Learning For and From AssignmentsAs mentioned, the midterm and final exam are very much in line with the homework problems given in class. The main function of the problem sets of the course is to introduce the application of the equations and concepts learned in lecture; the main point of the assessments is to test whether these basic concepts have been grasped. Very often, the examples shown in lecture can be used as a template to help solve some of the homework problems, which is another great reason to attend lecture. Furthermore, the homework problems –particularly for topics 5, 6, and 7 in Seader and 8, 9, and 10 in Harrison – require you to look for the relevant equations in the textbook. Note that many of these equations will contain either constants that depend on certain conditions of the phenomena (like, say, a coefficient of sorts), or contain variables that will require you to look up other equations. Furthermore, the student must know that having a ruler becomes particularly handy in CBE 250, as straight lines are critical for correct McCabe Thiele diagrams. Piazza also becomes very helpful to the student in preparation for assessments. Often Link and the TAs will clarify a common mistake or misunderstanding from the homeworks, and the ensuing discussion can provide some insight. For example, past answers have been about the difference between pore length and pore diameter in membranes, the assumption regarding to area of a benzene molecule (to calculate a monolayer), etc. As a reminder, questions are usually answered within 24 hours on weekdays, and often much quicker. The problems on the midterm and final exam should look very familiar to those on the problem sets. The biggest factor on the midterm seems to be time management, rather than the sheer difficulty of the problems themselves. Like other classes, past midterm and final exams prove helpful to the student, and all should be completed before each of the assessments (usually 3-4 past copies are provided on Piazza). Finally, since the final exam is open textbook, it is wise for the student to purchase (even if used) a copy of the Seader textbook. This is not the typical engineering course in which one can get by without the textbook. It should also be mentioned that regrades on the midterm are sometimes given, but points are given back only if there is truly an argument to be made in favor of the student: be sure to look at the midterm solutions if that applies to you, because points will not be given back arbitrarily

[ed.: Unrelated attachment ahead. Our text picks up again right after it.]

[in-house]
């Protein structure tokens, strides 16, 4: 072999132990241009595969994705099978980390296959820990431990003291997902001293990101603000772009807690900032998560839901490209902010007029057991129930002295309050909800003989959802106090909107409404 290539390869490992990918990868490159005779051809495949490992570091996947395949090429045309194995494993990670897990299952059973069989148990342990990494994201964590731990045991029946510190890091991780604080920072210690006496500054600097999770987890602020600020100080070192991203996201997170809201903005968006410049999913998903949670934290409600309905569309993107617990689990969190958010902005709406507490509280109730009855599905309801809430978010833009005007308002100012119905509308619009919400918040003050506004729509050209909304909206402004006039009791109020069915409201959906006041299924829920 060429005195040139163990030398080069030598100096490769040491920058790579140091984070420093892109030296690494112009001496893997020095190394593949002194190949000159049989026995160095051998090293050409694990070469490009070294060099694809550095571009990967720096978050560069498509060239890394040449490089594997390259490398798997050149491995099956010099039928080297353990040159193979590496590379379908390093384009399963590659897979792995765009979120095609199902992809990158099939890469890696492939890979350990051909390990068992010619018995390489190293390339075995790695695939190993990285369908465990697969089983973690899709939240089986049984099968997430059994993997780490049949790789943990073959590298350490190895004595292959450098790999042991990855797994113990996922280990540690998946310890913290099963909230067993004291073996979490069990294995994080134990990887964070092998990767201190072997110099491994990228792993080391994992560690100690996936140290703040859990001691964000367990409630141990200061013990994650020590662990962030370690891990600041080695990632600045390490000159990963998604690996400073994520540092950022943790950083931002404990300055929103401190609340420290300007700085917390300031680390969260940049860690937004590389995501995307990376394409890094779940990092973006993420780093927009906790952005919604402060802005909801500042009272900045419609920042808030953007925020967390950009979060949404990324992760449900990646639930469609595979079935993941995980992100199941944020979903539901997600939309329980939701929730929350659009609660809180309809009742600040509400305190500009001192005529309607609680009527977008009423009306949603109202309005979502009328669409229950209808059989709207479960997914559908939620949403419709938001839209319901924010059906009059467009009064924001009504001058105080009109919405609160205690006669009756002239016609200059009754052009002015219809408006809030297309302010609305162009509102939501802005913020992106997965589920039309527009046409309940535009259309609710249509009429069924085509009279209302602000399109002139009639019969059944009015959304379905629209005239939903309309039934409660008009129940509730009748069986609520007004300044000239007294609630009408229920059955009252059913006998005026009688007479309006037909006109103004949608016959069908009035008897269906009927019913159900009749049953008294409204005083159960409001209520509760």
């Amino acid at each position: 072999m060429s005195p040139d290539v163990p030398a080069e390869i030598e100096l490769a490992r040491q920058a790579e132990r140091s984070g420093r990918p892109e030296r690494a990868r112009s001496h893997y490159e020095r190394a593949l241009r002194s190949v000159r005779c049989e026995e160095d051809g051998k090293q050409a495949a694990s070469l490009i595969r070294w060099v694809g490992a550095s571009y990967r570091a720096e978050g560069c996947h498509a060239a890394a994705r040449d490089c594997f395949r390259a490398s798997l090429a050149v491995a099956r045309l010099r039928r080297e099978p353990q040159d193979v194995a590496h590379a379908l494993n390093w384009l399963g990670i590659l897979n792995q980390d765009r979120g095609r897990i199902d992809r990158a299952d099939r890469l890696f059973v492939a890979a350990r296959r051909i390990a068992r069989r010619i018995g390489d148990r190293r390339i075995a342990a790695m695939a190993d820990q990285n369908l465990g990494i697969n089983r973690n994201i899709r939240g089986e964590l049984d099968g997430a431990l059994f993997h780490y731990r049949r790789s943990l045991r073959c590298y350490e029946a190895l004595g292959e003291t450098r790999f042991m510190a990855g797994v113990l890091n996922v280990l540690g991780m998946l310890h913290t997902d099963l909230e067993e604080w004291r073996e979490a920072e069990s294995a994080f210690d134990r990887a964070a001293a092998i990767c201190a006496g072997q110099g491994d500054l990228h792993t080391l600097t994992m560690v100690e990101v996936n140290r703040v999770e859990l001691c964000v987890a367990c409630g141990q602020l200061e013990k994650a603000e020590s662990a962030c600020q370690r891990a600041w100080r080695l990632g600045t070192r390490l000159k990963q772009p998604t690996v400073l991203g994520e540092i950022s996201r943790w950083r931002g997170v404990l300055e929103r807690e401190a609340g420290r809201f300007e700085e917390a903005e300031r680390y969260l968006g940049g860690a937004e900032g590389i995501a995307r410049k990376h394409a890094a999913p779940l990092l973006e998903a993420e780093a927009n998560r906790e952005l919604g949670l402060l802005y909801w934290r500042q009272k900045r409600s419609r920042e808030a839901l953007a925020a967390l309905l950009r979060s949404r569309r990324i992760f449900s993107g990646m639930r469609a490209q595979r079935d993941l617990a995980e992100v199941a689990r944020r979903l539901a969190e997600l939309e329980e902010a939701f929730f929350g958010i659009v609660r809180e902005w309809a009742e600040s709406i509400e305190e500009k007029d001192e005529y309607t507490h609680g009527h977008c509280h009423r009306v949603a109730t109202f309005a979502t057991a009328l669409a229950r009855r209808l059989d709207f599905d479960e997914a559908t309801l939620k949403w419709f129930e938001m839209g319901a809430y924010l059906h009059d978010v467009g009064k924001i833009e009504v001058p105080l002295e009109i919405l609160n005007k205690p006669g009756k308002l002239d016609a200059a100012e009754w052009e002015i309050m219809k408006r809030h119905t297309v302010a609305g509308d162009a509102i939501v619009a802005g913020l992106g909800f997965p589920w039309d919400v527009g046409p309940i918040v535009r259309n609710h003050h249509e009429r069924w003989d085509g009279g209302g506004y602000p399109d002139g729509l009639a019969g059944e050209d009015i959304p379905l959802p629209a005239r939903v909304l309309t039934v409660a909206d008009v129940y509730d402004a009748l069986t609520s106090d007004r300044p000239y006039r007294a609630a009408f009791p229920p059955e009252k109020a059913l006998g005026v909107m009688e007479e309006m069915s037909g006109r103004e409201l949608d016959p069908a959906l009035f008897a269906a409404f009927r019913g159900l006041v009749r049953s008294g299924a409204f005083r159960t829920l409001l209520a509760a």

External ResourcesWith this class, there are enough resources provided such that external ones should not be necessary. The homeworks, solutions, lecture notes, textbook, and finally piazza discussions should provide ample study material. See III for use of Piazza.
What Students Should Know About This Course For Purposes Of Course SelectionCBE 250 is required for CBE concentrators, and is rarely taken by anyone outside the department. While this course is challenging, CBE 250 is one of the more manageable CBE courses given the proper preparation and work. Though students may not initially expect so, the concepts in CBE 250 – particularly distillation columns – become very key in later CBE courses (such as Core Lab and even Design). The problem sets do take some time, particularly towards the latter third of the course, but this course will help appreciate some of the complexities of chemical engineering in industry, instead of learning about ChemE on a abstract spectrum as some other classes tend to veer. Finally, it cannot be stressed enough that the student should go to lecture. Professor Link genuinely cares about teaching his students, and takes care to prepare these lectures and the material as well.
Separations in Chemical Engineering and Biotechnology